The portable building arrived recently for conversion to incubation and hatchery rooms. We were going to retro-fit the old shearing shed, but decided this was a better way to go. Like the terminology used in processing, we will have a “clean side” that will house the incubators and a “dirty side” for the hatching, with no air flow back into the incubation room. This better control of air flow, humidity and temperature should equate to better hatch results for everyone.
The building is only six years old and like brand new, a bargain buy for us, but sad for the company that went bust. If it had been any bigger we might have moved in, and put the chooks in our old farmhouse. We’ll show you more photos of its transformation soon, and all going to plan, we’ll be back supplying chicks.
Speaking of the old farmhouse, apparently I have a “Butler’s Pantry” – but I still can’t find the butler.
Here’s the bold fox that killed 5 of our chooks within metres of our house. He came right into our house yard one night and was not at all deterred by our ferocious watchdog “Billy”. He was however rather deterred by Michael’s shotgun – at 5 metres!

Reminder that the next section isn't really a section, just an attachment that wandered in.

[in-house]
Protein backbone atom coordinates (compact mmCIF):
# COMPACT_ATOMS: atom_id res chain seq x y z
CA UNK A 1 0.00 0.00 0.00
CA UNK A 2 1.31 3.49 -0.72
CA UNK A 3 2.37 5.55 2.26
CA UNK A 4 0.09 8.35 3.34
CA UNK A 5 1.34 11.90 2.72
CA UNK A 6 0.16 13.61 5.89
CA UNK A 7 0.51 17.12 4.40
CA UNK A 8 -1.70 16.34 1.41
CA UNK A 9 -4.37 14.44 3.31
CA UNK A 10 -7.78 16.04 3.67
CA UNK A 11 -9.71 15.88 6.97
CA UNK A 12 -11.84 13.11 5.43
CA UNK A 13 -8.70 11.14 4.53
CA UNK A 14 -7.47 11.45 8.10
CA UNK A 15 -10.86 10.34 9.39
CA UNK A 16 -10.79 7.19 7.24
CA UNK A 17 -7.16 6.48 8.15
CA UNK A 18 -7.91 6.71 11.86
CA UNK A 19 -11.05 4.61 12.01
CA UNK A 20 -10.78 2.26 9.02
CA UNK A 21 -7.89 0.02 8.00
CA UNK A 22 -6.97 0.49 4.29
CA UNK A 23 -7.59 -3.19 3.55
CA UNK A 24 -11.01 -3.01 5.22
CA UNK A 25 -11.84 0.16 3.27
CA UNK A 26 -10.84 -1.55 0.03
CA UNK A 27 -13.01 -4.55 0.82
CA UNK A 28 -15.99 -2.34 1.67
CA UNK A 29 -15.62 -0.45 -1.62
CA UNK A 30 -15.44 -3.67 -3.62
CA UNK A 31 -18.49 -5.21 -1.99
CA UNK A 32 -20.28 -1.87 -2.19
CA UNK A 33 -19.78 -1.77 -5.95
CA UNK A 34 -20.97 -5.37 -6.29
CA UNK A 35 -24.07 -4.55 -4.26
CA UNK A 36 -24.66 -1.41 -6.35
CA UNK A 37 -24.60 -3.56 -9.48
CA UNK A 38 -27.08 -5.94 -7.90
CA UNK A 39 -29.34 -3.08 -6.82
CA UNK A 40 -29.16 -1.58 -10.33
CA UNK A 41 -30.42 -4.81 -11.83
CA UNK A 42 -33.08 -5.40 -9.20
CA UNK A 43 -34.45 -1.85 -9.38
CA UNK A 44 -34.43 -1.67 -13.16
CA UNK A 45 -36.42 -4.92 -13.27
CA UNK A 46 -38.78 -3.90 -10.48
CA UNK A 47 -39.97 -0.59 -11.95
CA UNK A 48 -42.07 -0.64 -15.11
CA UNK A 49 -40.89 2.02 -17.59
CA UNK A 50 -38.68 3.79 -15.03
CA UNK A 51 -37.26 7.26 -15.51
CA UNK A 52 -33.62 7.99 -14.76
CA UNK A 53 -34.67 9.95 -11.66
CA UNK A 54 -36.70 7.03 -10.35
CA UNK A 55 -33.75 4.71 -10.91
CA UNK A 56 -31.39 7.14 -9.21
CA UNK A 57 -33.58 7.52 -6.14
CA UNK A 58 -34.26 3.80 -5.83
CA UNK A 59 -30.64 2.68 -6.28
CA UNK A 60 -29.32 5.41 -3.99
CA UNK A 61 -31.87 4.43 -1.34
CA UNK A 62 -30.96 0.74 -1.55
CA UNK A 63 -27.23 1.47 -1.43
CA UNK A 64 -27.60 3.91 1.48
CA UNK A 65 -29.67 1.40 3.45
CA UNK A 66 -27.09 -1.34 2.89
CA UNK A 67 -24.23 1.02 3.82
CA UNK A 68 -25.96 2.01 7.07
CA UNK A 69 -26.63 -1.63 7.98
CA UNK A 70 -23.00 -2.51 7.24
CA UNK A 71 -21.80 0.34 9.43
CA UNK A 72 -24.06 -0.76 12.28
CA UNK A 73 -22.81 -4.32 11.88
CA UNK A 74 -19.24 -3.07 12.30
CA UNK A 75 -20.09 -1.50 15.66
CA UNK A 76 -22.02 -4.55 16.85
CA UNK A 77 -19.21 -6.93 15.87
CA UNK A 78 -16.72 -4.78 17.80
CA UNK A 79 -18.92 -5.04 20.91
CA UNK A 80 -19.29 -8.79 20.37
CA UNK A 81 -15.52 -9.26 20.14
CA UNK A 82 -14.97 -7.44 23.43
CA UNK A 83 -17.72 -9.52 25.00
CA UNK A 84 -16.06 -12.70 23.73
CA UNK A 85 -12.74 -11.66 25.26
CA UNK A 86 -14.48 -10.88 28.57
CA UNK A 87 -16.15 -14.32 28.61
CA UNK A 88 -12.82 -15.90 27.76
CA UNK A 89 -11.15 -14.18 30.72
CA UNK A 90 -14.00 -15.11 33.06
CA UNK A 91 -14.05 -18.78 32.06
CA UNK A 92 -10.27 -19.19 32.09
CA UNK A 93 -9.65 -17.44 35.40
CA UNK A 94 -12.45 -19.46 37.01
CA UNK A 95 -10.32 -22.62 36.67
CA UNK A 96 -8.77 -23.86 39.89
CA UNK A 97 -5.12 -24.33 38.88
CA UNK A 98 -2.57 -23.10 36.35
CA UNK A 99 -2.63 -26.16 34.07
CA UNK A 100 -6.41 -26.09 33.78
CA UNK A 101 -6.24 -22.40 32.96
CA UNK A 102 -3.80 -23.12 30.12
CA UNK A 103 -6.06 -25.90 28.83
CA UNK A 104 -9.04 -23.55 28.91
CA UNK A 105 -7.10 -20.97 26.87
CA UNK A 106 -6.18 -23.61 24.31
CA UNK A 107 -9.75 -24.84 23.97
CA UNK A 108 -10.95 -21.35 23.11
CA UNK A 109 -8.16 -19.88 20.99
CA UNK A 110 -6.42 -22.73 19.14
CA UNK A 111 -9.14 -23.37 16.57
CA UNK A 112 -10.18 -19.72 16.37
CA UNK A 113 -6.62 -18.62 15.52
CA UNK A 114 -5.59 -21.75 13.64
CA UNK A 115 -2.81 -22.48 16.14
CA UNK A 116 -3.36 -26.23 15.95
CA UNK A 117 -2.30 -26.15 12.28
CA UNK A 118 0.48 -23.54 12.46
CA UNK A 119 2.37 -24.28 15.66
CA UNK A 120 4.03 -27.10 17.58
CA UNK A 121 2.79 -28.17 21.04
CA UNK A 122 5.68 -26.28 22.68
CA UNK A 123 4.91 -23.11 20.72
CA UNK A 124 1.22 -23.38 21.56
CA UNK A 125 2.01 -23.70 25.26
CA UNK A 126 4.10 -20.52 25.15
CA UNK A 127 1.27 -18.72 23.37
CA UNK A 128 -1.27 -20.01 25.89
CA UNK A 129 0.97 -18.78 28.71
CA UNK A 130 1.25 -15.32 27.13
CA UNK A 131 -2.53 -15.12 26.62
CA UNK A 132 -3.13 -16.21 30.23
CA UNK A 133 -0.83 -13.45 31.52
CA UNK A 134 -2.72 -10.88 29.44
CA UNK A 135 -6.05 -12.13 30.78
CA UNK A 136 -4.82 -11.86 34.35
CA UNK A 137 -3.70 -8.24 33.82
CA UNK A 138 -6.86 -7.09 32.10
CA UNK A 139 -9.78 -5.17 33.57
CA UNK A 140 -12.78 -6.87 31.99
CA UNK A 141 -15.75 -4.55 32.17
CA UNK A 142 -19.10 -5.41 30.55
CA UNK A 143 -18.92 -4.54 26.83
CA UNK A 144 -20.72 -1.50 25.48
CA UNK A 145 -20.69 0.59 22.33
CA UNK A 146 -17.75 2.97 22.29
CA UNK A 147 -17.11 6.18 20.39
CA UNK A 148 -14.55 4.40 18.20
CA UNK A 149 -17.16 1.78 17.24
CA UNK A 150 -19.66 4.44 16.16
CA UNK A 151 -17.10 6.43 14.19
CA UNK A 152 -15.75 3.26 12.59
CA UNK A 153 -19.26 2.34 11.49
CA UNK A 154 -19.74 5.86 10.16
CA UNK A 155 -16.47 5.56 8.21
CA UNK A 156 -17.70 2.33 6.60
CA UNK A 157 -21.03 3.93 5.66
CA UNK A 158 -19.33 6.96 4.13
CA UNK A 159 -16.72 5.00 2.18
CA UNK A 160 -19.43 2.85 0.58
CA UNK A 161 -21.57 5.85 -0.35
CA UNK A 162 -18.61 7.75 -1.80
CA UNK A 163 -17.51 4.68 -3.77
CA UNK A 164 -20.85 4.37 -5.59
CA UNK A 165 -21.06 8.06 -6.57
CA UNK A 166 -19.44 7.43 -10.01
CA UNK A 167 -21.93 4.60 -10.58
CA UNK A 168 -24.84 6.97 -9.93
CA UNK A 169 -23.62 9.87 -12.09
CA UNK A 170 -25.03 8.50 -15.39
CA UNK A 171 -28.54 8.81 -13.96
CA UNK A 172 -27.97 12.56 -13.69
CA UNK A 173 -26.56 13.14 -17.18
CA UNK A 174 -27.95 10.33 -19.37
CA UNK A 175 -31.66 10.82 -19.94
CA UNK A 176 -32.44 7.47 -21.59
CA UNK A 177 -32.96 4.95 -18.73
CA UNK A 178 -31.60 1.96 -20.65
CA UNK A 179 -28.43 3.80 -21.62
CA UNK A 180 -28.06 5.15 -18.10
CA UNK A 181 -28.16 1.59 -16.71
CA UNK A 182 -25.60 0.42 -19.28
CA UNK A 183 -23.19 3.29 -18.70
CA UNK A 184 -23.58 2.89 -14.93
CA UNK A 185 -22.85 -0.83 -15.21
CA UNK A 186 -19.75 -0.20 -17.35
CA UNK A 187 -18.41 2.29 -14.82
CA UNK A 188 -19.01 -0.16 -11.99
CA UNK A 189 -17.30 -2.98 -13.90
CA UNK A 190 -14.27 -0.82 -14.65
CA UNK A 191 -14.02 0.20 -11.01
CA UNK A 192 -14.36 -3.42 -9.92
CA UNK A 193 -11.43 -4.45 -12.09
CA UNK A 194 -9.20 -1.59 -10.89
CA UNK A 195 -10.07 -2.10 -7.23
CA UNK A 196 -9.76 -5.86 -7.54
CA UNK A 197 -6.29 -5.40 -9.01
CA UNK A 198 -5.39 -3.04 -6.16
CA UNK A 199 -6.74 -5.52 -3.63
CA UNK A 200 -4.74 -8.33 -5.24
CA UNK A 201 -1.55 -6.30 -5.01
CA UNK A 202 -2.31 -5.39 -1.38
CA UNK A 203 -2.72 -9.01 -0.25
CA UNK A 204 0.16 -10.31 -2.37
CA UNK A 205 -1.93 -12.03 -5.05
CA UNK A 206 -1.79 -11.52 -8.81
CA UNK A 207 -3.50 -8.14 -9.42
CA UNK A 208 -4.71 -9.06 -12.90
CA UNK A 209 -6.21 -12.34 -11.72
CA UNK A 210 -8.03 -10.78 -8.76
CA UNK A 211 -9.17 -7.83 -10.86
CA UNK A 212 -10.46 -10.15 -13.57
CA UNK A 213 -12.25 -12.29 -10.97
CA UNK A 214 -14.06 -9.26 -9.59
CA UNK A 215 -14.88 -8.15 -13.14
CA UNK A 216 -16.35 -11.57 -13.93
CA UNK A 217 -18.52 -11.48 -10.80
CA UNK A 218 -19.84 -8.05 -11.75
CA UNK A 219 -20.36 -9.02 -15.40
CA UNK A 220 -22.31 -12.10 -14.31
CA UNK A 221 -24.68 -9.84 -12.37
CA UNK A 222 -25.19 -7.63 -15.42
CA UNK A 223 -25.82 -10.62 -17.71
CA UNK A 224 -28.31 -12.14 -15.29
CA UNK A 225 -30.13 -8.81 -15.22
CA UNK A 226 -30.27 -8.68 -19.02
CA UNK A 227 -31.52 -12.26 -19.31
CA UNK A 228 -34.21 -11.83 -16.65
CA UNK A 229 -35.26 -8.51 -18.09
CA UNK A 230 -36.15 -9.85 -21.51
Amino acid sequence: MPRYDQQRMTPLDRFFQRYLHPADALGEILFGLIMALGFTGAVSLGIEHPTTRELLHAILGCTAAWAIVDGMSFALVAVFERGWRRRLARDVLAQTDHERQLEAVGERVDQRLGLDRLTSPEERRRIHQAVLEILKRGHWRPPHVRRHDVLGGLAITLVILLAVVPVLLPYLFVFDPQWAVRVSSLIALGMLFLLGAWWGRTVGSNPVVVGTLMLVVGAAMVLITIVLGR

The shutter and winching system on the pedigree pent house. They can be closed for extra warmth in winter and lots of weather control in the summer. Me thinks my husband pretty clever!
A vital part of this poultry breeding programme – our spare sires. They have a large range area and a shelter with two levels to assist social behaviour.
Ruby has joined us at “Kildare”, and as we weaned her large male calf in the process, we took the opportunity to start milking. Michael and I grew up on fresh cow’s milk, but it’s not easy to commit to milking. I once use to think it was hard to justify, compared to the cost of buying milk, but it’s interesting how perspectives can change. As our family grows, we now have older children to teach the skill and as a team we can achieve a lot more. The quality of the milk certainly matches the effort.
This just isn’t our season for going away for a holiday, but taking a warm winter afternoon to get a load of firewood together feels like a little dash of one for us.